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Charged Device Modelling
INTRODUCTION: Microelectronic products, semiconductor devices, are used in almost
any kind of equipment. These devices may suffer from electronic discharge damage. This
can occur, when a device acquires charge through some turboelectric process and then abruptly
touches grounded objects. Discharge damage also may occur, when charged personnel is
touching grounded devices. To avoid the human body discharge, considerable effort has
been made by employing wrist straps, static dissipative flooring, or avoiding human handling
completely. But ICs may even already suffer from transportation. Often they are packaged in
plastic shipping tubes, made from PVC (Polyvinyl Chloride). Left untreated, the material
acts like a charge generator. PVC must be dipped in antistatic solution, but the coating
deteriorates with age and wear.|
CDM MODELLING: In order to find out how safe the semiconductor devices are and what
kind of stress, or electronic discharge the semiconductor products can take, test methods
were needed to be developed. For simulating controlled discharge at semiconductor devices,
a special method, the Charged Device Modelling (CDM) became known.
THE CDM SIMULATOR: At a standard charged device modelling simulator the device
under test is placed on dielectric, charged by a power supply and discharged through a 1
Ohm resistor that serves to sample the discharge current. The process is then monitored via
an oscilloscope, connected to a parallel transmission line. The parasitic inductance, associated
with the 1 Ohm resistor, is critical to the proper operation of the circuit.
THE DISC RESISTOR: The problem of parasitic inductances can be avoided or at least
minimized by its geometrical shape that is most benificial to the circuit. If a disc resistor is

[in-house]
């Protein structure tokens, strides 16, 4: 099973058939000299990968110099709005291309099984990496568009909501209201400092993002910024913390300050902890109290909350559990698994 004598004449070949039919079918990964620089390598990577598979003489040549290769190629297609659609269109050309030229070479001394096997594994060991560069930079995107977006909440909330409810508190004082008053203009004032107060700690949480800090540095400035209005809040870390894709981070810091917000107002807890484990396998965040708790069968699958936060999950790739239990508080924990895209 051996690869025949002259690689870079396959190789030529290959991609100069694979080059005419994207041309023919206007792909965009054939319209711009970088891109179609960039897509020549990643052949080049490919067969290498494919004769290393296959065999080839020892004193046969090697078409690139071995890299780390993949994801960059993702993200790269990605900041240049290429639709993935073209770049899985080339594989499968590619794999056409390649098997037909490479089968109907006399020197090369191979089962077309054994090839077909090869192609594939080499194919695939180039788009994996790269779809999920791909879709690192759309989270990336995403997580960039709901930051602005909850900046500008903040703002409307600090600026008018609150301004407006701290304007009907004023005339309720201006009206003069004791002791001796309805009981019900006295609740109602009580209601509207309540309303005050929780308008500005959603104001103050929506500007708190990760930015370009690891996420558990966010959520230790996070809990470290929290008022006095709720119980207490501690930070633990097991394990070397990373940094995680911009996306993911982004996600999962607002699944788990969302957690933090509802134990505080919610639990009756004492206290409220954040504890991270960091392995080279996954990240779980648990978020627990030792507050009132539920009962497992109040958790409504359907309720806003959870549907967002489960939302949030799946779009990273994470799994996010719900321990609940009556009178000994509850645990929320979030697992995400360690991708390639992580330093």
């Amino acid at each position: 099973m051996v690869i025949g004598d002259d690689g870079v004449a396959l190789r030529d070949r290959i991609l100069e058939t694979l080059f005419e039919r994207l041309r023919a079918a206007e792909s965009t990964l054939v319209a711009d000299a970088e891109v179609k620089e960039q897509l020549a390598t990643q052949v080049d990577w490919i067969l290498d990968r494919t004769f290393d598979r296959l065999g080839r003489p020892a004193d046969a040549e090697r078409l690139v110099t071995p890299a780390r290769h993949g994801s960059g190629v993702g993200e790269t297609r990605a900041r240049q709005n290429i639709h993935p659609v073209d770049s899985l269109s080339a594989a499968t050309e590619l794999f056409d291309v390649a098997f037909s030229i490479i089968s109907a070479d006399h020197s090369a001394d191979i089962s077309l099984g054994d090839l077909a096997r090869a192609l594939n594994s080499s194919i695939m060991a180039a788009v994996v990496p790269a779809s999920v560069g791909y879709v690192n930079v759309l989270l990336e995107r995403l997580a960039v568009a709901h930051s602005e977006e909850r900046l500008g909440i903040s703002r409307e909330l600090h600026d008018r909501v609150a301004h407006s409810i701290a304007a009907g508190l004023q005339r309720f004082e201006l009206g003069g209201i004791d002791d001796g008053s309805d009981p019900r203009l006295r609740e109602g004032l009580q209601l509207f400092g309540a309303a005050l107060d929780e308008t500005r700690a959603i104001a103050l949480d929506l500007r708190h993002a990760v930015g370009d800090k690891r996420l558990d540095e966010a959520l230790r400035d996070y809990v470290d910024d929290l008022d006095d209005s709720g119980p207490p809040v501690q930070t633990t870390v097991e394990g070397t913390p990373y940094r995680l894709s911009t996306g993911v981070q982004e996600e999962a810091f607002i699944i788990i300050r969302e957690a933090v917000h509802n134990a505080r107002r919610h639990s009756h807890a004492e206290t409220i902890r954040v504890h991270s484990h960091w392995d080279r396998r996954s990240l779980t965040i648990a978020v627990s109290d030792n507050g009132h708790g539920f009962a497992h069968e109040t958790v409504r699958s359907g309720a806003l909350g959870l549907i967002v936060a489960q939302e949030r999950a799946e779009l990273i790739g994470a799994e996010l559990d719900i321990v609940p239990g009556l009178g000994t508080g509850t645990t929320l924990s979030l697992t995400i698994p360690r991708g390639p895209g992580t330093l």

used, the current flows radially. By mounting the disc resistor on a coaxial line of same
dimensions a CDM (Charged Device Modelling) test can be performed by simply connecting
the protruding center conductor of the coaxial line with the device that has been charged.
CALIBRATION: For calibration purposes the coaxial probe needs a mating receptacle. It
must connect to a device that accomodates the protruding center conductor of the probe. The
structure of the probe/mating receptacle must maintain a perfect 50 Ohm transmission line,
with the only exception of the small area where the 1 Ohm resistor is placed.
THE HARDWARE: Spectrum Elektrotechnk GmbH has designed and manufactured a probe
that has a standard SMA female connector at one end, and therefore can easily connect to
standard transmission lines with SMA connectors. The other side of the unit is equipped with
a replaceable center conductor and has a narrow cylindrical area for the 1 Ohm resistor. The
replaceable center conductor is of utmost importance, as damages at the center conductor,
resulting from arcing when discharging devices, are unavoidable.
The mating device for calibration purposes accomodates the protruding center conductor of
the probe and maintains a perfect 50 Ohm line, with the exception of the area where the one
Ohm resistor has been placed. The SMA connector at the other end allows again for connection
with standard 50 Ohm transmission lines.
The mounting plate is necessary to accomodate the probe savely in order to mount it on a
positioner for accurate placement in relation to the device to be discharged.
CUSTOM PRODUCTS: The CDM Components are custom products, developed to one
customers' needs. Spectrum Elektrotechnk GmbH is a very innovative company. Our engineers
are constantly designing new products, or modifying existing products to customers'
requests. Therefore, our catalogs will never be complete. If you do not find exactly what you
need in our catalogs, or other catalogs, please contact our sales or engineering department.